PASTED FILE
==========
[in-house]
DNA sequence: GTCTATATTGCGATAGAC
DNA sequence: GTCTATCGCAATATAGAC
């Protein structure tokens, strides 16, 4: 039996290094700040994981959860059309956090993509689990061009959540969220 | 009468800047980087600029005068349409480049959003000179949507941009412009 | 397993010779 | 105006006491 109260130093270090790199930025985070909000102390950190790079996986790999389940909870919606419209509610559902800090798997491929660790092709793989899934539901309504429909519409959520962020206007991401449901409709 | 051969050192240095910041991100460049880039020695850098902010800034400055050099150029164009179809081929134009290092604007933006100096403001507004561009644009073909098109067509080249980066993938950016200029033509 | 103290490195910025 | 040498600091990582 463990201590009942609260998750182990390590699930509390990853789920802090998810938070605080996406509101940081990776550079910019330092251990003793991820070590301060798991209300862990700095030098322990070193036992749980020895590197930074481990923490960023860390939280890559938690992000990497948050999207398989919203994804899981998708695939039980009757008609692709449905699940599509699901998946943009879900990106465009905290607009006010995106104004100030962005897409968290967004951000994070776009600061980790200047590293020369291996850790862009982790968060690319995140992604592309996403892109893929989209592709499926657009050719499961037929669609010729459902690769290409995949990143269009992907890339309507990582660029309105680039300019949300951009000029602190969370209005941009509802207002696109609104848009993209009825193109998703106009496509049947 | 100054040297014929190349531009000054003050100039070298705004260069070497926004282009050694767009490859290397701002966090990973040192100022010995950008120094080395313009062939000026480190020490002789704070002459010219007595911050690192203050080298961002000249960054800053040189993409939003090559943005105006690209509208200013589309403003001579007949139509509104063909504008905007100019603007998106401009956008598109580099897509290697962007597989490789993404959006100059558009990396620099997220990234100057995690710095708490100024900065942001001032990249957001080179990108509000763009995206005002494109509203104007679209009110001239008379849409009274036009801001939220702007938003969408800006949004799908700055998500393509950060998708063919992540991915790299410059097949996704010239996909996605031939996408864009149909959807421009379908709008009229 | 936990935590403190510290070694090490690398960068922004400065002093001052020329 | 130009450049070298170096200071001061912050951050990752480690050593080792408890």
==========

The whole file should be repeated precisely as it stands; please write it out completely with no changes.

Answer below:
[in-house]
DNA sequence: GTCTATATTGCGATAGAC
DNA sequence: GTCTATCGCAATATAGAC
């Protein structure tokens, strides 16, 4: 039996290094700040994981959860059309956090993509689990061009959540969220 | 009468800047980087600029005068349409480049959003000179949507941009412009 | 397993010779 | 105006006491 109260130093270090790199930025985070909000102390950190790079996986790999389940909870919606419209509610559902800090798997491929660790092709793989899934539901309504429909519409959520962020206007991401449901409709 | 051969050192240095910041991100460049880039020695850098902010800034400055050099150029164009179809081929134009290092604007933006100096403001507004561009644009073909098109067509080249980066993938950016200029033509 | 103290490195910025 | 040498600091990582 463990201590009942609260998750182990390590699930509390990853789920802090998810938070605080996406509101940081990776550079910019330092251990003793991820070590301060798991209300862990700095030098322990070193036992749980020895590197930074481990923490960023860390939280890559938690992000990497948050999207398989919203994804899981998708695939039980009757008609692709449905699940599509699901998946943009879900990106465009905290607009006010995106104004100030962005897409968290967004951000994070776009600061980790200047590293020369291996850790862009982790968060690319995140992604592309996403892109893929989209592709499926657009050719499961037929669609010729459902690769290409995949990143269009992907890339309507990582660029309105680039300019949300951009000029602190969370209005941009509802207002696109609104848009993209009825193109998703106009496509049947 | 100054040297014929190349531009000054003050100039070298705004260069070497926004282009050694767009490859290397701002966090990973040192100022010995950008120094080395313009062939000026480190020490002789704070002459010219007595911050690192203050080298961002000249960054800053040189993409939003090559943005105006690209509208200013589309403003001579007949139509509104063909504008905007100019603007998106401009956008598109580099897509290697962007597989490789993404959006100059558009990396620099997220990234100057995690710095708490100024900065942001001032990249957001080179990108509000763009995206005002494109509203104007679209009110001239008379849409009274036009801001939220702007938003969408800006949004799908700055998500393509950060998708063919992540991915790299410059097949996704010239996909996605031939996408864009149909959807421009379908709008009229 | 936990935590403190510290070694090490690398960068922004400065002093001052020329 | 130009450049070298170096200071001061912050951050990752480690050593080792408890």